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The explosive growth of homeschooling, including among black Americans

Students listen to a teacher in a classroom. |

Parents are taking their children’s education into their own hands in record numbers after a disastrously tumultuous school year.

The U.S. Census Bureau’s experimental Household Pulse Survey, which is an online survey recording social and economic impacts of the COVID-19 pandemic, demonstrates a dramatic shift towards homeschooling within the past year and a half. The survey included roughly 22–23 million American households spanning from the spring of 2020 to the fall of 2021.

During Phase 1 (April 23 to May 5, 2020) of the survey, about 5.4 of households with school-aged children said they were homeschooling. By the fall (September 30 to October 12, 2020), 11.1% of households with school-aged children reported homeschooling. The number increased to a staggering 19.5 % by May of 2021. Fall 2021 statistics on homeschooling have not yet been published.

This embrace of home education is diverse. The survey respondents indicated that homeschooling in black households increased from 3.3% in the spring of 2020 to 16.1% in the fall of 2020.

The possible reasons for such a monumental and unprecedented switch to homeschooling are numerous, and include pandemic shutdowns, strict masking, and critical race theory.

The profound failure of school shutdowns during the pandemic was evidenced by the drop-off in student test scores in reading and math and soaring rates of students attempting suicide.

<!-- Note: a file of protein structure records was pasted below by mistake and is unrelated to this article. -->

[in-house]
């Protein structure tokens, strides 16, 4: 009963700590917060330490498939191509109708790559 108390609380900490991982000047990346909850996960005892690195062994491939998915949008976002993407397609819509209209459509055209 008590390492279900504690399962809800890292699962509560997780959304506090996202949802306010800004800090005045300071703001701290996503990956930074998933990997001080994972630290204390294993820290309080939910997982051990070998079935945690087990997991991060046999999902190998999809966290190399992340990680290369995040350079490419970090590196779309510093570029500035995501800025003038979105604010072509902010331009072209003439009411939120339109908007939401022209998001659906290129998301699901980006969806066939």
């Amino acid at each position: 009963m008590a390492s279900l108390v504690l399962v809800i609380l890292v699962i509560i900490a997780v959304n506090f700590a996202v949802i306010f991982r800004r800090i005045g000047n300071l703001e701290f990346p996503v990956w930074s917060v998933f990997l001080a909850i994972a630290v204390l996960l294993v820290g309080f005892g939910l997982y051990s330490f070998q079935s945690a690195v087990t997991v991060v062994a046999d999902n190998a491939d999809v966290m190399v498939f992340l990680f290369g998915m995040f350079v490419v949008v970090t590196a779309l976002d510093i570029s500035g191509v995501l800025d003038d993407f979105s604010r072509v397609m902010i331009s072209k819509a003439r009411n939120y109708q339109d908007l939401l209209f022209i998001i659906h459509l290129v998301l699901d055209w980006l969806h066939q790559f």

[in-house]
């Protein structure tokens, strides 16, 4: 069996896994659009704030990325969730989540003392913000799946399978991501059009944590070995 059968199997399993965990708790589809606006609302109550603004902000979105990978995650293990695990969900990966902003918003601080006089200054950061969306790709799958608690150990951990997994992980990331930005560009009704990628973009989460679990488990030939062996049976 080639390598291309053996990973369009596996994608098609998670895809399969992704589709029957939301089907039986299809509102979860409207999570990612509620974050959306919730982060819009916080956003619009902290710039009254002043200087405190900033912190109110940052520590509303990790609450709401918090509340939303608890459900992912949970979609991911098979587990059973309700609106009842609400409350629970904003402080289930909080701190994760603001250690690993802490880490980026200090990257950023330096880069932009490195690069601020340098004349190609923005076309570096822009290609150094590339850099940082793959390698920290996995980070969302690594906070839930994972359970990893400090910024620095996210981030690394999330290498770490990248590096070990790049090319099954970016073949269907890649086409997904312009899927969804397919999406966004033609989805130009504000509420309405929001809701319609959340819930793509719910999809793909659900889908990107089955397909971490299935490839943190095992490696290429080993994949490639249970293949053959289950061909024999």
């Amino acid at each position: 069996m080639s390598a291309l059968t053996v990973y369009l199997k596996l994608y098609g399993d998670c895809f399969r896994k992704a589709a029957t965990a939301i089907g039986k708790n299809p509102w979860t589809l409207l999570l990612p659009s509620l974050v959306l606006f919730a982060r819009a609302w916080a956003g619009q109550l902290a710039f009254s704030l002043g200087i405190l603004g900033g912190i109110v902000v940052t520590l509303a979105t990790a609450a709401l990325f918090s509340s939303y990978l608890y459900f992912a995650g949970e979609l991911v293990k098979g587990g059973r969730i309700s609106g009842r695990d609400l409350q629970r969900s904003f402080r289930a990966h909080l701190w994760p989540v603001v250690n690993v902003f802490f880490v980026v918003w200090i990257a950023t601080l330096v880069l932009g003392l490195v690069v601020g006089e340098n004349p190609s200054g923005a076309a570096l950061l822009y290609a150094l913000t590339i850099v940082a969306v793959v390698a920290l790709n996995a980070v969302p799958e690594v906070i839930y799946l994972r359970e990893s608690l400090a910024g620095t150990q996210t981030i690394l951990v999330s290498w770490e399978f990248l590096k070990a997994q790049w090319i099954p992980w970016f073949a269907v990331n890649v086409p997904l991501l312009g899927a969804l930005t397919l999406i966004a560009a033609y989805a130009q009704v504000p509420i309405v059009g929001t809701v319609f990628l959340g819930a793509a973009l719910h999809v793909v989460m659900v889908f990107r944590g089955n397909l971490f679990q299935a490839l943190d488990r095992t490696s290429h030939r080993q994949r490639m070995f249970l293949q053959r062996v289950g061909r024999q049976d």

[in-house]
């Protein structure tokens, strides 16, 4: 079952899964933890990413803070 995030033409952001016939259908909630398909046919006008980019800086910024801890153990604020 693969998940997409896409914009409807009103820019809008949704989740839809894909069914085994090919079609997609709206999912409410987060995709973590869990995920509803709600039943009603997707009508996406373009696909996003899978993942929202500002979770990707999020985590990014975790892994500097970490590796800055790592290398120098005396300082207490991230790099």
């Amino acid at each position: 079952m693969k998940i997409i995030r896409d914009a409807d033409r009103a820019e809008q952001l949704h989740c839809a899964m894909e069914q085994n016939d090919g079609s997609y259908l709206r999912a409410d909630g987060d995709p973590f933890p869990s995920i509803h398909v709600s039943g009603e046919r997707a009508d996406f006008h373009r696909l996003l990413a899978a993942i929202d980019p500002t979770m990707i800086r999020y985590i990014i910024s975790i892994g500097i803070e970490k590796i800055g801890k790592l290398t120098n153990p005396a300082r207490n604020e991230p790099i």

Unscientific mask mandates for school-aged children also received outcry from concerned parents. Even though many young students have reported headaches, dizziness, and brain fog from masking for 8-hour or more school days, some school boards and states still require them. From Broward County to Loudoun County, parents have protested nationwide against mask mandates.

The immense, national backlash to critical race theory in schools may have also catalyzed the turn towards homeschooling. Parents across the country have protested against CRT at school board meetings, claiming the instructional tool promotes racism and hatred. Some states, including Oklahoma, Idaho, and Florida have even banned CRT from schools.

Dr. Anika Prather, a professor of Classics at Howard University and founder of the Living Water School, is an advocate for diverse classical education and a supporter of school choice. Prather told The American Spectator that personalization is a benefit of homeschooling, as parents maintain direct agency over their children’s education.

Dr. Prather elaborated: “In the family that chooses to give their children more freedom in how they’re educated, that parent is now free to protect and advocate for their child’s freedom to learn. If the family is Christian, the parent has the freedom to disciple that child in the faith. If that family is Afrocentric, that family has the freedom to make all of their lessons geared to the child learning their African heritage.”

Originally published at The Institute for Faith and Freedom

Emily Burke is a Student Fellow for the Institute for Faith & Freedom. Studying English, Philosophy, and Pre-Law at Grove City College, Emily also serves as an Editorial Intern for The American Spectator through the Young Writers Program. Heavily involved in political writing, editing, and research, Emily aims to apply those skills in the fields of journalism and public policy concerning issues of constitutional government and the future state of education. You can follow her on Twitter @emilyfburke. 

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